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Re: definition of "unlinkable data" in the Compliance spec

From: Ed Felten <ed@felten.com>
Date: Sat, 22 Sep 2012 15:53:19 -0400
Message-ID: <CANZBoGhgW_3h0r=Ub-e+D0Gh=20RHfkF6t4ogDktWK4ouJw1rQ@mail.gmail.com>
To: Shane Wiley <wileys@yahoo-inc.com>
Cc: "Grimmelmann, James" <James.Grimmelmann@nyls.edu>, "<public-tracking@w3.org>" <public-tracking@w3.org>
Reversing salted IP hashes requires 9 lines of code.

def reverseIpHash(salt, target):
   trialString = copy.copy(salt)
   trialString.extend(bytearray(4))
   for ip in range(256*256*256*256):
       trialIp =
bytearray([(ip>>24)&0xff,(ip>>16)&0xff,(ip>>8)&0xff,ip&0xff])
       trialString = copy.copy(salt)
       trialString.extend(trialIp)
       if hashlib.sha1(trialString).digest()==target:
           return ip


On Sat, Sep 22, 2012 at 12:42 PM, Shane Wiley <wileys@yahoo-inc.com> wrote:

> Ed,****
>
> ** **
>
> Not “easy” if the salt/key is strongly protected and/or rotated/destroyed
> on a regular basis.  A dictionary attack requires either the raw data or
> access to the salt key – neither of which should be made easy/possible.  I
> tend to see the IP Address issue through the lens of IPv6 these days which
> further creates barriers to what you position as “easy to recover”.  ****
>
> ** **
>
> The advocacy side of the group tends to lean towards absolutist terms and
> solutions – the real world isn’t that easy even if it feels that way in a
> classroom or a small lab.****
>
> ** **
>
> - Shane****
>
> ** **
>
> *From:* Ed Felten [mailto:ed@felten.com]
> *Sent:* Saturday, September 22, 2012 5:30 AM
>
> *To:* Shane Wiley
> *Cc:* Grimmelmann, James; <public-tracking@w3.org>
> *Subject:* Re: definition of "unlinkable data" in the Compliance spec****
>
> ** **
>
> It's easy to recover hashed IP addresses if they're hashed as a whole (and
> not per-octet).   An straightforward dictionary attack will work against
> all IPv4 addresses.  Even a dumb brute-force search over the entire 32-bit
> space is feasible.  IPv6 is a bit more complicated--some will be
> recoverable and some won't, depending on details of address allocation.***
> *
>
> ** **
>
> On Fri, Sep 21, 2012 at 1:16 PM, Shane Wiley <wileys@yahoo-inc.com> wrote:
> ****
>
> Ed,****
>
>  ****
>
> I disagree with the concept of “easy to recover” as I’m not suggesting
> hashing the individual octets but rather the entire IP Address (not a
> single octet or individualized octet hashing) – especially as you apply
> this to IPv6.  With the appropriate level of access to raw and hashed
> datasets, the necessary tools, and the intent, some anonymization schemes
> can be hacked (dictionary attacks being the most straight forward).  I
> don’t believe the goal here is an absolutist one (aka “completed
> destruction of identifiers”) and that is why “commercially reasonable” is
> the appropriate outcome.****
>
>  ****
>
> - Shane****
>
>  ****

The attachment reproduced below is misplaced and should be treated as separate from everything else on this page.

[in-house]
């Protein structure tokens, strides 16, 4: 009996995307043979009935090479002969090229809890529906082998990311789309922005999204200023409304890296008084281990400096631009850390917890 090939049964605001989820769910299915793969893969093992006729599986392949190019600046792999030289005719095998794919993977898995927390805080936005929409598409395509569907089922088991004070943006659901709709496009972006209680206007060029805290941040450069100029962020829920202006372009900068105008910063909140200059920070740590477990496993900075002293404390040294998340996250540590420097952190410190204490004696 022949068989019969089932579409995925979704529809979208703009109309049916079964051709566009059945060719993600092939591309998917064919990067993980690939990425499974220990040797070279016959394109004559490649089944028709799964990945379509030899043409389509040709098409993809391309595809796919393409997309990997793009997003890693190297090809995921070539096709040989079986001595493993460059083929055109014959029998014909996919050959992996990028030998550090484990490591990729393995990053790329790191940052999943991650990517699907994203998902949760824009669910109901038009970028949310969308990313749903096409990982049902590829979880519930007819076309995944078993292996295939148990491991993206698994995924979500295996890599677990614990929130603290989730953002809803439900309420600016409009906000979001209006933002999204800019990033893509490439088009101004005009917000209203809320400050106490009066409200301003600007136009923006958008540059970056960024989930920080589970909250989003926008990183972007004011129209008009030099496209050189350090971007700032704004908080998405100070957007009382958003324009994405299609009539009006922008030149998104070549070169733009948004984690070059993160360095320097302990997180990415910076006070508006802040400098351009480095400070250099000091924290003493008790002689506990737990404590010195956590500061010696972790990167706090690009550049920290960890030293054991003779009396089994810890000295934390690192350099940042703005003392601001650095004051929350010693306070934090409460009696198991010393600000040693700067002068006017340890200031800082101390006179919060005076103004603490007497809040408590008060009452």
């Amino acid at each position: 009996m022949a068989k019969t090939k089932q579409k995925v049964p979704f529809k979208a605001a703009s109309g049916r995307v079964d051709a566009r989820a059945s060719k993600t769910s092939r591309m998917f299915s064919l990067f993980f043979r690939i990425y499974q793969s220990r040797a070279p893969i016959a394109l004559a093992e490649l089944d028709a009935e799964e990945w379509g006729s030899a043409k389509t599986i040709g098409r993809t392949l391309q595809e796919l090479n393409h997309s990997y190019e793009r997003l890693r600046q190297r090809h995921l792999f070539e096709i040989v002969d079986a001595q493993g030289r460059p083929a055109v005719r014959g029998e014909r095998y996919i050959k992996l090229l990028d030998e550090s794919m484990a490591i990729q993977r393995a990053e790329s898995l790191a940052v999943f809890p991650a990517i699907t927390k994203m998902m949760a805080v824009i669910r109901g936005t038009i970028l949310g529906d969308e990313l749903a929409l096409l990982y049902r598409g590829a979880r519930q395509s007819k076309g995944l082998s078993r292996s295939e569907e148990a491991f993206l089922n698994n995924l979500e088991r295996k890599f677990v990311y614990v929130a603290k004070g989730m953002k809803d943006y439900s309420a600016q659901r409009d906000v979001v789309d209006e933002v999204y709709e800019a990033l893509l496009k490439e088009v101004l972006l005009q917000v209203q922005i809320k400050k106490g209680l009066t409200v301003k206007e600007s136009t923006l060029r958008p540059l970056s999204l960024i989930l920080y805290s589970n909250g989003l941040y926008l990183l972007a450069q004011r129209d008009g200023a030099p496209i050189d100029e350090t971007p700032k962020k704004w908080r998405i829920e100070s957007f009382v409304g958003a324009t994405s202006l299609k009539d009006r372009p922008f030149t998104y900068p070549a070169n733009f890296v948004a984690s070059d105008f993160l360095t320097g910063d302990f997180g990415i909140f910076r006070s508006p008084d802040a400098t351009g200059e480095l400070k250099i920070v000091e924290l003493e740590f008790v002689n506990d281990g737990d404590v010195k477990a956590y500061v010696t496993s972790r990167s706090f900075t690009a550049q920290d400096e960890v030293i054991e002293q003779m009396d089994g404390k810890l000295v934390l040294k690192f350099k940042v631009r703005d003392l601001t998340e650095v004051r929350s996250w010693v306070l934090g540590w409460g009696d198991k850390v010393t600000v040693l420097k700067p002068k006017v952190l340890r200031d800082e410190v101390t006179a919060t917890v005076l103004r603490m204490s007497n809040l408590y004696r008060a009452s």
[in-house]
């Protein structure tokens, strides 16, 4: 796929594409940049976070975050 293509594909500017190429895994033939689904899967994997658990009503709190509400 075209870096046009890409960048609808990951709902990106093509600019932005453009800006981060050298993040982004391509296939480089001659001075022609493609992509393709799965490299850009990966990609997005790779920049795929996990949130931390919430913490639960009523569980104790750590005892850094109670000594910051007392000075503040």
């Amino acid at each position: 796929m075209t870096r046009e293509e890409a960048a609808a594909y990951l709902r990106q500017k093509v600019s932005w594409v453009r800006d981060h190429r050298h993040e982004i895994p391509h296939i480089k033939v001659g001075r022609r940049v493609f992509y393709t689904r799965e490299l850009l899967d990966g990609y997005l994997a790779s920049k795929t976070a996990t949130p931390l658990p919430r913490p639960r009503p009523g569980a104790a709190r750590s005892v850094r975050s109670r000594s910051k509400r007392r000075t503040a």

>
> *From:* Ed Felten [mailto:ed@felten.com]
> *Sent:* Friday, September 21, 2012 10:01 AM
> *To:* Shane Wiley
> *Cc:* Grimmelmann, James; <public-tracking@w3.org>****
>
>
> *Subject:* Re: definition of "unlinkable data" in the Compliance spec****
>
>  ****
>
> By the way, hashing IP addresses (with or without salting) does not render
> them unlinkable.   After hashing, it's easy to recovery the original IP
> address.  The story is similar for other types of unique identifiers--there
> are ways to get to unlinkability, but hashing by itself won't be enough.**
> **
>
>  ****
>
> On Fri, Sep 21, 2012 at 12:01 PM, Shane Wiley <wileys@yahoo-inc.com>
> wrote:****
>
> <Ed - apologies for not getting back to you sooner - I was on vacation for
> the past week.>
>
> James,
>
> I like your approach the best and it was this perspective I was intending
> when writing the text that Ed is questioning.
>
> The goal is to find the middle-ground between complete destruction of data
> and an unlinkable state that still allows for longitudinal consistency for
> analytical purposes BUT CANNOT be linked back to a production system such
> that the data could be used to modify a single user's experience.
>
> For example, performing a one-way secret hash (salted hash) on identifiers
> (Cookie IDs, IP Addresses) and storing the resulting dataset in a
> logically/physically separate location from production data with strict
> access controls, policies, and employee education would meet the definition
> of "unlinkable" I'm aiming for.
>
> - Shane****
>
>
> -----Original Message-----
> From: Grimmelmann, James [mailto:James.Grimmelmann@nyls.edu]
> Sent: Friday, September 21, 2012 8:14 AM
> To: Lauren Gelman
> Cc: Ed Felten; <public-tracking@w3.org>
> Subject: Re: definition of "unlinkable data" in the Compliance spec
>
> I really like Lauren's suggestion.  My only concern is that "reasonably"
> and "reasonable" have so many different meanings in legal settings that it
> could be ambiguous.  Sometimes an action is "reasonable" if a person who is
> ethical and cautious would do it: it's not reasonable to leave sharp tools